Aspen Springs

Lifeways announced on Wednesday, April 7, the closure of the newly constructed Aspen Springs Psychiatric Hospital, 1212 W. Linda Ave., Hermiston. The 16-bed inpatient hospital for acute psychiatric care officially opened in September 2020 and, according to a news release from Lifeways, served a total of 75 patients.

Just months after opening Aspen Springs Psychiatric Hospital in Hermiston, Lifeways, Inc. has announced it is closing the hospital due to difficulties staffing it.

The 16-bed inpatient hospital for acute psychiatric care officially opened in September 2020 and, according to a news release from Lifeways, served a total of 75 patients. However, the community mental health provider announced on Wednesday, April 7 that it was closing the hospital as an acute facility effective at midnight on Thursday, April 8. Lifeways stated it will work with Oregon Health Authority to find "an alternative level of care for Aspen Springs that is more aligned with healthcare worker availability."

According to the news release, Lifeways made the decision to cease offering acute care for individuals in crisis at the Hermiston facility because "the realities of COVID-19 and the healthcare worker shortage, especially for rural psychiatric hospital level licensure and credentialing, creates an unsustainable situation."

The closure is a blow to efforts to bring more mental health care to Eastern Oregon. When interviewed for the ribbon cutting for Aspen Springs in 2020, Umatilla County Commissioner John Shafer told the East Oregonian there was a "humongous need" for more psychiatric care beds, and that inadequate mental health care resources was the most pressing need in the county. Dennis Burke, who was CEO of Good Shepherd Health Care System at the time, also spoke of the struggle to find beds like those offered by Aspen Springs.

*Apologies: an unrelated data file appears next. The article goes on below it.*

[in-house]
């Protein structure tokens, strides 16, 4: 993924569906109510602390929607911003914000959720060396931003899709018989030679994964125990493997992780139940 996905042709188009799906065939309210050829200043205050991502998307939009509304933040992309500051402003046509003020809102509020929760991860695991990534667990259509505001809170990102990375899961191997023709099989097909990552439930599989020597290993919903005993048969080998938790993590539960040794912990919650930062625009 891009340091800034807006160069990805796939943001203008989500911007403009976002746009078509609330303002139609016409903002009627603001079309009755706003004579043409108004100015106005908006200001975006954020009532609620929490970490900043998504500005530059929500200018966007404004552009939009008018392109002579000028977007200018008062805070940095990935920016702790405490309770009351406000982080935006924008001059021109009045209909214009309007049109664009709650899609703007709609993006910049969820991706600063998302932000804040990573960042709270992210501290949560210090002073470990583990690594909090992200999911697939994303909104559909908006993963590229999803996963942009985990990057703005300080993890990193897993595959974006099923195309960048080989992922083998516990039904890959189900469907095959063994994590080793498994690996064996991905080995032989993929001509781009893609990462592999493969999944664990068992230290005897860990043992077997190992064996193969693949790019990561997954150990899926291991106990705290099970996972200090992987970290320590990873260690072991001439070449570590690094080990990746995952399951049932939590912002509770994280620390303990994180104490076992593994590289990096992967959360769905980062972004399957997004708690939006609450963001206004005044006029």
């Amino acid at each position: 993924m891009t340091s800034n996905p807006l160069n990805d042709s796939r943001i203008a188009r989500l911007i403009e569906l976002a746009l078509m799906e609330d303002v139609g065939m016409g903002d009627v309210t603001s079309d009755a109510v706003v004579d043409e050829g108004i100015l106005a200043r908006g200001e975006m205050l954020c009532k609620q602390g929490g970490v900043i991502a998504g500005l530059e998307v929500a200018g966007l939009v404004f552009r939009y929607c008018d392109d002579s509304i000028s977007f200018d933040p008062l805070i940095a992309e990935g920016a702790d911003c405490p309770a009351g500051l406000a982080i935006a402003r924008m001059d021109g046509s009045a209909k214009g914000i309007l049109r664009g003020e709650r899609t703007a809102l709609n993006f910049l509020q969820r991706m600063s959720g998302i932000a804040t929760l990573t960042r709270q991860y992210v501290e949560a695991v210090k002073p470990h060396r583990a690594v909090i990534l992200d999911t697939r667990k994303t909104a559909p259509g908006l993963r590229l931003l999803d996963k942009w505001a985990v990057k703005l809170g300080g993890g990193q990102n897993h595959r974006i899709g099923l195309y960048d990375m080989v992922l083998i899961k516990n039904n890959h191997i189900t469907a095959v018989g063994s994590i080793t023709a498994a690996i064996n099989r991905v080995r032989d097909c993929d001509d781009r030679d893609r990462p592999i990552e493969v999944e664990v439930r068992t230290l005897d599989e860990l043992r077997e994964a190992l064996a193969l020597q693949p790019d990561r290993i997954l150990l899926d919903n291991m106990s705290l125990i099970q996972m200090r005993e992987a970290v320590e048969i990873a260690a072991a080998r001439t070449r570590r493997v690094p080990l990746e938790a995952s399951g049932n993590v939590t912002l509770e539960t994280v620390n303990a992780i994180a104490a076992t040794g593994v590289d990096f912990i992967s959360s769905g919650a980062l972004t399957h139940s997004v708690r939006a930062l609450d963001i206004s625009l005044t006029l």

Lifeways originally broke ground on the building at 1212 Linda Avenue in July 2016, stating its intent to open the facility a year later, but instead began taking patients in September 2020. In 2019, Chief Operating Officer Liz Johnson told the East Oregonian that it had taken longer than expected to meet all of the state's strict requirements for the highest level of psychiatric care.

In the news release about the closure, Lifeways stated the organization appreciated the support from partners throughout the state and the community.

"Lifeways remains dedicated, even in these unpredictable times, to those needing a care team to walk by their side on their journey back to health and wellness. Thank you for your continued support during this transition," the release stated.

Lifeways is required to inform the public of the steps to take in instances where a patient records request is needed for patients served while Aspen Springs was licensed as a psychiatric hospital. Any former Aspen Springs hospital patient can obtain their records by contacting:

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